The Mauryan Empire, which Chandragupta founded, owes its name to the house of the Mauryas, under whose rule the Indian subcontinent saw, for the first time in history, a considerable degree of political unity. The empire lasted until 187 BC.
The Mauryan Empire was very strong and independent because it had some kind of political unity. Everything starts at the Mauryan capital. The Mauryan capital was at Pataliputra (present-day Patna), the chief city of the old kingdom of Magadha.
The economy, in all its important aspects, was controlled by the state, and mines, forests, large farms, munitions, and spinning industries were state-owned and managed. The people were divided into seven endogamous groups– philosophers, peasants, herdsmen, traders, soldiers, government officials, and councilors. The army was composed of the four traditional Indian divisions: forces mounted on elephants, on chariots, cavalry, and infantry, and tended to be large (Chandragupta’s forces reputedly numbered 600,000 men).
The religious life of the empire may perhaps best be characterized as pluralistic. The general religious policy of the Mauryas was to encourage tolerance. In modern times the Maurya Empire is remembered as one of the golden ages of Indian history, a time when the country was united and independent.
Chandragupta Maurya renounced his throne to his son, Bindusara, who became the new Mauryan Emperor. Chandragupta then became an ascetic under the Jain saint Bhadrabahu Swami, migrating south with him and ending his days in self-starvation at Shravanabelagola, in present-day Karnataka.
Chandragupta Maurya was born in 340 BC at Pataliputra in modern Bihar. His background, however, is uncertain. His father’s name was Sarvarthasiddhi Maurya and his mother’s name was Mura Maurya.
Some claim that he was born from a Nanda prince and his maid, Mura, the Shudra caste, others state that he belonged to a tribe from the Moriya of peacock-tamers.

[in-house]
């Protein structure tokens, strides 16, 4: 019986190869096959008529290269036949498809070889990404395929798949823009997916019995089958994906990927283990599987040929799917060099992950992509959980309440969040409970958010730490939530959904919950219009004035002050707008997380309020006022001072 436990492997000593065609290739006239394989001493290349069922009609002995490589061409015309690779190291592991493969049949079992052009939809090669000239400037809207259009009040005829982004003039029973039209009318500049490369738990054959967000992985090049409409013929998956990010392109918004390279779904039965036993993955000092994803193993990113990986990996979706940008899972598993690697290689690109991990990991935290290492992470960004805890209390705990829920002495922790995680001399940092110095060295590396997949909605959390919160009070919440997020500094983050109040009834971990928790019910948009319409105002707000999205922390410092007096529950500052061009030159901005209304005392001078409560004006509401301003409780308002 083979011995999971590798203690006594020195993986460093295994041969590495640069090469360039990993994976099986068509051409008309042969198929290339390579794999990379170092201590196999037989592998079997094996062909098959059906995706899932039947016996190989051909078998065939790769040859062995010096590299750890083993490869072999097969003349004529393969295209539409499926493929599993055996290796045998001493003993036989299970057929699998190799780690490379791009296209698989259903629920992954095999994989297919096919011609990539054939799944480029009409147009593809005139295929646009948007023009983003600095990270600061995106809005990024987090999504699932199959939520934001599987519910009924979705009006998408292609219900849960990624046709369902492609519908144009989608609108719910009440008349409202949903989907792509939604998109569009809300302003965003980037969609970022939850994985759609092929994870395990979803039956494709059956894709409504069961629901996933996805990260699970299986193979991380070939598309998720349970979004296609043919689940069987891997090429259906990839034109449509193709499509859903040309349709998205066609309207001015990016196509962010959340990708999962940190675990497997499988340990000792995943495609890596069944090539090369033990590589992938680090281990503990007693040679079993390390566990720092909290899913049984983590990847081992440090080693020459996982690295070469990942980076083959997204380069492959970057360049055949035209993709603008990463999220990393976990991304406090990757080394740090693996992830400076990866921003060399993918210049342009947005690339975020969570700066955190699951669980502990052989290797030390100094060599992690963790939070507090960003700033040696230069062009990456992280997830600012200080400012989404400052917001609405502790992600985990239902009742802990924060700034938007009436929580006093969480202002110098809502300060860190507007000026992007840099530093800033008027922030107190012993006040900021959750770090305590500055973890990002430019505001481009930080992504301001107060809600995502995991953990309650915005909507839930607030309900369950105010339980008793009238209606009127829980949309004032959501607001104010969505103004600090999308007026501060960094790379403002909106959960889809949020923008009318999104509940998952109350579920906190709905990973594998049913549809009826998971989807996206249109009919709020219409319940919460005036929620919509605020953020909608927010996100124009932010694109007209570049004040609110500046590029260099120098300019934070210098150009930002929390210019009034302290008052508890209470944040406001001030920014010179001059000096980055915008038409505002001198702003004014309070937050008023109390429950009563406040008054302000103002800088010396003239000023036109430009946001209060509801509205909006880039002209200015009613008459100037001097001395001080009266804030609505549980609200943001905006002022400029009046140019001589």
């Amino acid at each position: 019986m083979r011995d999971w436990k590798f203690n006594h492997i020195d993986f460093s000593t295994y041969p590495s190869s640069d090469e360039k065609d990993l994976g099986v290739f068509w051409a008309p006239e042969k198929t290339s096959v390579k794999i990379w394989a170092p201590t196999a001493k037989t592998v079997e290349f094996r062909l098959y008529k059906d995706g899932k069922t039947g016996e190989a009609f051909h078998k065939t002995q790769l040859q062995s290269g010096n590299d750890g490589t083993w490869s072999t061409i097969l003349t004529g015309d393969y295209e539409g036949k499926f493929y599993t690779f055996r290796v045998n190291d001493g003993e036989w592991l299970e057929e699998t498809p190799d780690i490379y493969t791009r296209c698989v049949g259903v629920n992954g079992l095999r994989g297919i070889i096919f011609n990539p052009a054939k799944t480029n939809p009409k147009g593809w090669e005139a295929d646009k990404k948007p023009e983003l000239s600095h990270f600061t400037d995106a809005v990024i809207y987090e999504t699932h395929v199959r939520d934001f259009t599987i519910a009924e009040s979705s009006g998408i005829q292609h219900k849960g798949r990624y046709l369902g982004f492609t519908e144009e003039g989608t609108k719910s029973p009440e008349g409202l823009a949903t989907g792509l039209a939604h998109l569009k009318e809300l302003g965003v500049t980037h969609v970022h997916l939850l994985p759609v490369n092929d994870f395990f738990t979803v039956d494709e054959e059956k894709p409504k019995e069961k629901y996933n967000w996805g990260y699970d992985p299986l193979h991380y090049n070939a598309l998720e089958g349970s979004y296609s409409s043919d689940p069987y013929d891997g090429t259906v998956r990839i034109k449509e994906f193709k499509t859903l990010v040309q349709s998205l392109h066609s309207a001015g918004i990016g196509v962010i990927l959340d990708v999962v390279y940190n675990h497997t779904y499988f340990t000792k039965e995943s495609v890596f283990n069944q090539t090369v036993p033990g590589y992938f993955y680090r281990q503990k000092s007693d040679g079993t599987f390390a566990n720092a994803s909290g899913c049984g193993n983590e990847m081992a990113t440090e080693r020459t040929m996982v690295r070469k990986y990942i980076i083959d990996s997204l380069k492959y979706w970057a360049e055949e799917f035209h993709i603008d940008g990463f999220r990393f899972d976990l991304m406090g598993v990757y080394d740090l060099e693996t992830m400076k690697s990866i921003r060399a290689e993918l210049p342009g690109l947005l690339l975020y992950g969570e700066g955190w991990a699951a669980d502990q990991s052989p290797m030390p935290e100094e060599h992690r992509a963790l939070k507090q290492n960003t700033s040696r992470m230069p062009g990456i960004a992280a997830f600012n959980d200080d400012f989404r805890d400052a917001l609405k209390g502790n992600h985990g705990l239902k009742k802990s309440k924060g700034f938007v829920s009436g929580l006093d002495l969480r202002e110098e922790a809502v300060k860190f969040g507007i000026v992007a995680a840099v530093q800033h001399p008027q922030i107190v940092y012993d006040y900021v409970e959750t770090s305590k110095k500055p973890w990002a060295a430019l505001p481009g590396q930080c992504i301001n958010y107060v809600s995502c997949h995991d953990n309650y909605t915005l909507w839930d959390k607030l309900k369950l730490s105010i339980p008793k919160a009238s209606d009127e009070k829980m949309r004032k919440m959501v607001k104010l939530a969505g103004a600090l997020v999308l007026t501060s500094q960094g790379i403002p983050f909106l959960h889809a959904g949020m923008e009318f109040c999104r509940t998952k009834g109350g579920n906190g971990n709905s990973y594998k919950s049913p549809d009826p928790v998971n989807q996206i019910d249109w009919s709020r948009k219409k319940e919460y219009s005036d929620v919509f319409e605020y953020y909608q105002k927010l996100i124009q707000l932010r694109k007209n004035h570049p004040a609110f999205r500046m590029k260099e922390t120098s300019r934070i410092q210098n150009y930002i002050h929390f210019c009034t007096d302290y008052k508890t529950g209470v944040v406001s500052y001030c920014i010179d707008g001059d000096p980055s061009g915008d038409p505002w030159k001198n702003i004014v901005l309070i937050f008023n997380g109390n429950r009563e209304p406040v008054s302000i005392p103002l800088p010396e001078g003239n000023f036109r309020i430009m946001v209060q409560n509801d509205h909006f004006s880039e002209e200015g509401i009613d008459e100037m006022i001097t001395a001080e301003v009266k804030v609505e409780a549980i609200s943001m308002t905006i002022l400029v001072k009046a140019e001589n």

Being a brave and determined leader since childhood. He was very well managed by Chanakya, a great Brahmin scholar of economics and the Department of Political Science at Takshashila University. Who later became his mentor.
Chandragupta Maurya’s wife Durdhara and children
The only person in Chandragupta’s queen or concerts for whom we have a name is the mother of his first son Binodar, Dujanedura. However, it was probably more concerts by Chandragupta.
According to legend, Chandragupta was worried that Chandragupta might be poisoned by enemies and began to have a toxic appetite for the emperor’s food in order to create a tolerance.
Chandragupta was unaware of the plan and share some of his food with his wife Durbar while she was pregnant with her first son. Durdhara died, but reached Chanka and underwent an emergency operation to remove the full-time baby. Baby Bindusara survived, but some of her mother’s venomous blood touched her forehead. leaving a blue dot – which inspired her name.
Very little is known about Chandragupta’s other wives and children and his son Bindusara. perhaps more memorable than his own kingdom than his son. He was the father of one of the greatest empires of India: Ashoka the Great.
Founder of the Mauryan Empire in 320 BC
Chandragupta Maurya was an Indian emperor in 320 BC who was the founder of the Maurya Empire. In an attempt to restore the Indian Empire after Alexander the Great of Macedonia in 326 BC. The empire quickly expanded into Pakistan in most of India’s modern era.